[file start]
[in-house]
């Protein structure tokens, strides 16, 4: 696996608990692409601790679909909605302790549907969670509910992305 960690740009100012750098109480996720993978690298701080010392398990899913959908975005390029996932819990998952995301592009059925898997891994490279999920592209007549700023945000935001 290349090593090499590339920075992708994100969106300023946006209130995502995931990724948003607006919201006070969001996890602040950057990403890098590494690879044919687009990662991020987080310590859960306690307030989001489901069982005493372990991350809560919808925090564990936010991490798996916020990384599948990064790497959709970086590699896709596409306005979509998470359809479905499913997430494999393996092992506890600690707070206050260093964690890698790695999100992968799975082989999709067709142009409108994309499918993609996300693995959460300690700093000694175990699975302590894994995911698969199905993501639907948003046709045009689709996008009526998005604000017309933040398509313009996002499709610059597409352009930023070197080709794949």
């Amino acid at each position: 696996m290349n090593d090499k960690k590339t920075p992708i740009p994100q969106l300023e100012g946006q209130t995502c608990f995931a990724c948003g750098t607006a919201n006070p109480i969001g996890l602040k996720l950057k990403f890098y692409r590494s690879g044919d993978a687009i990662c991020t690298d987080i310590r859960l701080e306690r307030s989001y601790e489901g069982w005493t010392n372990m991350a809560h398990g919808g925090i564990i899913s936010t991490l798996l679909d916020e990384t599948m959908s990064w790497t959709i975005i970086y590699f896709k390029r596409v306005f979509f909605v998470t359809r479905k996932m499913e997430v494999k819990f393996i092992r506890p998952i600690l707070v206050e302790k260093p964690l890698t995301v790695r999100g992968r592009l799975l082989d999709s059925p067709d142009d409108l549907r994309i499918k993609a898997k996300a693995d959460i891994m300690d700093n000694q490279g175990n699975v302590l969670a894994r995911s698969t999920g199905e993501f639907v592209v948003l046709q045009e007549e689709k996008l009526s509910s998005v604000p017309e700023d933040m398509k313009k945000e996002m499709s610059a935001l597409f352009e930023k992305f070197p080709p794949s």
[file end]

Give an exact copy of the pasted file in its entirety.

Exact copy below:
[in-house]
């Protein structure tokens, strides 16, 4: 696996608990692409601790679909909605302790549907969670509910992305 960690740009100012750098109480996720993978690298701080010392398990899913959908975005390029996932819990998952995301592009059925898997891994490279999920592209007549700023945000935001 290349090593090499590339920075992708994100969106300023946006209130995502995931990724948003607006919201006070969001996890602040950057990403890098590494690879044919687009990662991020987080310590859960306690307030989001489901069982005493372990991350809560919808925090564990936010991490798996916020990384599948990064790497959709970086590699896709596409306005979509998470359809479905499913997430494999393996092992506890600690707070206050260093964690890698790695999100992968799975082989999709067709142009409108994309499918993609996300693995959460300690700093000694175990699975302590894994995911698969199905993501639907948003046709045009689709996008009526998005604000017309933040398509313009996002499709610059597409352009930023070197080709794949």
């Amino acid at each position: 696996m290349n090593d090499k960690k590339t920075p992708i740009p994100q969106l300023e100012g946006q209130t995502c608990f995931a990724c948003g750098t607006a919201n006070p109480i969001g996890l602040k996720l950057k990403f890098y692409r590494s690879g044919d993978a687009i990662c991020t690298d987080i310590r859960l701080e306690r307030s989001y601790e489901g069982w005493t010392n372990m991350a809560h398990g919808g925090i564990i899913s936010t991490l798996l679909d916020e990384t599948m959908s990064w790497t959709i975005i970086y590699f896709k390029r596409v306005f979509f909605v998470t359809r479905k996932m499913e997430v494999k819990f393996i092992r506890p998952i600690l707070v206050e302790k260093p964690l890698t995301v790695r999100g992968r592009l799975l082989d999709s059925p067709d142009d409108l549907r994309i499918k993609a898997k996300a693995d959460i891994m300690d700093n000694q490279g175990n699975v302590l969670a894994r995911s698969t999920g199905e993501f639907v592209v948003l046709q045009e007549e689709k996008l009526s509910s998005v604000p017309e700023d933040m398509k313009k945000e996002m499709s610059a935001l597409f352009e930023k992305f070197p080709p794949s």